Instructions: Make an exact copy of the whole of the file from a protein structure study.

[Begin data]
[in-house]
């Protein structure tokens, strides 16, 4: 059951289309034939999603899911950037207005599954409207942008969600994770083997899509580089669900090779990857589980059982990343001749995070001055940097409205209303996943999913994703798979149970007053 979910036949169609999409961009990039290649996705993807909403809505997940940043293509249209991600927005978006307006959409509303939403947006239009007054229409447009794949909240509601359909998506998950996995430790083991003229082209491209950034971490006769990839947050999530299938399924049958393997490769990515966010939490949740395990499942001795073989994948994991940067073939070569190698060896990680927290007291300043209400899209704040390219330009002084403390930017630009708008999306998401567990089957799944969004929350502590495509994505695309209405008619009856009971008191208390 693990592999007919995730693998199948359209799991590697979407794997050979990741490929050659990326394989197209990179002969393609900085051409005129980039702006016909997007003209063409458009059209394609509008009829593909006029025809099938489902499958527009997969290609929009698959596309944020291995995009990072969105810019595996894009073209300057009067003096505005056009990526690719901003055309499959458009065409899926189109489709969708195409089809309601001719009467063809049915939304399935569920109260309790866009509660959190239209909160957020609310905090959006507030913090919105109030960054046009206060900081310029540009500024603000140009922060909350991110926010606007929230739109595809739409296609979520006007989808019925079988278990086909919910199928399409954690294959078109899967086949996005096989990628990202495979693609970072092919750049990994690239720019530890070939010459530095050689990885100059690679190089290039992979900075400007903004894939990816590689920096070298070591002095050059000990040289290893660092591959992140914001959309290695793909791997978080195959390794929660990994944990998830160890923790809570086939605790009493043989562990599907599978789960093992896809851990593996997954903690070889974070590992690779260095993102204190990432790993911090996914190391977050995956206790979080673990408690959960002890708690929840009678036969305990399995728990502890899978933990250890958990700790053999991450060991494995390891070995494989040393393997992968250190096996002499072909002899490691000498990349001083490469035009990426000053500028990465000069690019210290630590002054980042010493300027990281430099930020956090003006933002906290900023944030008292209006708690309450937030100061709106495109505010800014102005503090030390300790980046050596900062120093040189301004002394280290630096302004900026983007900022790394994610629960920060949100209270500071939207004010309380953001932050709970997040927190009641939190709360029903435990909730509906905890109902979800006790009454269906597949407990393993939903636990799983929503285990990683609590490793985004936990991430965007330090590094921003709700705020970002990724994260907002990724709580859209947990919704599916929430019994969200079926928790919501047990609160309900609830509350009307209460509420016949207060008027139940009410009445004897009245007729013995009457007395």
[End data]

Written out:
[in-house]
């Protein structure tokens, strides 16, 4: 059951289309034939999603899911950037207005599954409207942008969600994770083997899509580089669900090779990857589980059982990343001749995070001055940097409205209303996943999913994703798979149970007053 979910036949169609999409961009990039290649996705993807909403809505997940940043293509249209991600927005978006307006959409509303939403947006239009007054229409447009794949909240509601359909998506998950996995430790083991003229082209491209950034971490006769990839947050999530299938399924049958393997490769990515966010939490949740395990499942001795073989994948994991940067073939070569190698060896990680927290007291300043209400899209704040390219330009002084403390930017630009708008999306998401567990089957799944969004929350502590495509994505695309209405008619009856009971008191208390 693990592999007919995730693998199948359209799991590697979407794997050979990741490929050659990326394989197209990179002969393609900085051409005129980039702006016909997007003209063409458009059209394609509008009829593909006029025809099938489902499958527009997969290609929009698959596309944020291995995009990072969105810019595996894009073209300057009067003096505005056009990526690719901003055309499959458009065409899926189109489709969708195409089809309601001719009467063809049915939304399935569920109260309790866009509660959190239209909160957020609310905090959006507030913090919105109030960054046009206060900081310029540009500024603000140009922060909350991110926010606007929230739109595809739409296609979520006007989808019925079988278990086909919910199928399409954690294959078109899967086949996005096989990628990202495979693609970072092919750049990994690239720019530890070939010459530095050689990885100059690679190089290039992979900075400007903004894939990816590689920096070298070591002095050059000990040289290893660092591959992140914001959309290695793909791997978080195959390794929660990994944990998830160890923790809570086939605790009493043989562990599907599978789960093992896809851990593996997954903690070889974070590992690779260095993102204190990432790993911090996914190391977050995956206790979080673990408690959960002890708690929840009678036969305990399995728990502890899978933990250890958990700790053999991450060991494995390891070995494989040393393997992968250190096996002499072909002899490691000498990349001083490469035009990426000053500028990465000069690019210290630590002054980042010493300027990281430099930020956090003006933002906290900023944030008292209006708690309450937030100061709106495109505010800014102005503090030390300790980046050596900062120093040189301004002394280290630096302004900026983007900022790394994610629960920060949100209270500071939207004010309380953001932050709970997040927190009641939190709360029903435990909730509906905890109902979800006790009454269906597949407990393993939903636990799983929503285990990683609590490793985004936990991430965007330090590094921003709700705020970002990724994260907002990724709580859209947990919704599916929430019994969200079926928790919501047990609160309900609830509350009307209460509420016949207060008027139940009410009445004897009245007729013995009457007395």